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Directed by John G. Avildsen. Produced by Robert Chartoff and Irwin Winkler. Written by Sylvester Stallone. Release date: November 16, 1990.
The movie that killed Rocky - figuratively speaking - Rocky V was released five years after the fourth film and saw the return of director John G. Avildsen, who directed the first film in the franchise, winning an Oscar for the effort. Well, it turns out that may have been a fluke, because Rocky V was so bad that it ended the series for a decade and a half. It's a pivotal film in the franchise only because of how it almost killed it, and because it's so laughably bad that it's the type of movie that you watch with friends and make fun of it for its entire running time.
Rocky Balboa (Sylvester Stallone): A two-time World Heavyweight Champion who is married to Adrian.
Adrian Pennino (Talia Shire): Rocky's love interest, wife, and mother of his child.
Paulie Pennino (Burt Young): Adrian's brother and Rocky's friend.
Robert Balboa (Sage Stallone): Rocky and Adrian's child.
Tommy Gunn (Tommy Morrison): An up-and-coming boxer whom Rocky takes under his wing.
After beating Ivan Drago in Moscow, Rocky returns to America and learns that his accountant had squandered all of his money on bad real estate deals, and had failed to pay his taxes. Rocky and his family are, once again, broke. He is told he can fix this by boxing a few more times, but doctors inform him that he's sustained permanent brain damage and cannot fight. Rocky retires, auctions off most of his possessions, and finds himself back in his old neighborhood.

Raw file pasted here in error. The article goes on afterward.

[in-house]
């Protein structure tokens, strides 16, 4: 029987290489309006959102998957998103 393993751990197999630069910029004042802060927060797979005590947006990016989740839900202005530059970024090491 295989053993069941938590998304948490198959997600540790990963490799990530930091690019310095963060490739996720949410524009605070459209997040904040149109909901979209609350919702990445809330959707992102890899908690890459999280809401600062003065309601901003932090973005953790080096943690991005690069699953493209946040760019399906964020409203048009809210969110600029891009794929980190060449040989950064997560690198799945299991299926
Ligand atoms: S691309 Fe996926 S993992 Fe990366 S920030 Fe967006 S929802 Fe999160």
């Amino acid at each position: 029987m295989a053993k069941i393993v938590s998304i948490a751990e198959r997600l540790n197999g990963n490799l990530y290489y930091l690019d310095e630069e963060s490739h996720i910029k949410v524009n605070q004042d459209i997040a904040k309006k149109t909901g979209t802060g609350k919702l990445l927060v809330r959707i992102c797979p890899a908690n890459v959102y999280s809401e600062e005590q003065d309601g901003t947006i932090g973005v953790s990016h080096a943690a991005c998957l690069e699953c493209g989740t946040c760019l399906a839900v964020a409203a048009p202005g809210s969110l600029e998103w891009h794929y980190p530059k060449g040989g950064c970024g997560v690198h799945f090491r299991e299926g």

One of the only things he keeps is a gym - Mickey's (his former trainer) old gym. He begins to train a young man named Tommy, who becomes his sole focus. His son feels neglected and starts acting out as a result. Tommy eventually leaves Rocky, winning the World Heavyweight Championship, but receiving little admiration from the audience. Rocky begins to heal his life at home, but is taunted into a street fight by Tommy after Tommy punches Paulie at the local bar.
Tommy almost wins the fight, knocking Rocky down, but not out. Rocky gets back up and knocks out Tommy. The next day, Rocky and his son take a jog, because their relationship has been mended. Rocky is now done fighting forever, or so he thinks.
Is It Any Good?
So, with terrible writing, Sage Stallone being an awful child actor - although the adult acting isn't much better - and taking the series in a direction that nobody wanted, Rocky V is ultimately pretty terrible. Whose bright idea was it to have Rocky never have an actual boxing match? It continues to be overly sentimental and cheesy, but this time without at least the promise of a big boxing match at the end. The family drama doesn't work because these characters are paper-thin - even after four previous movies - and it's all laughable. I wasn't kidding when I said it's something to watch with friends and laugh at.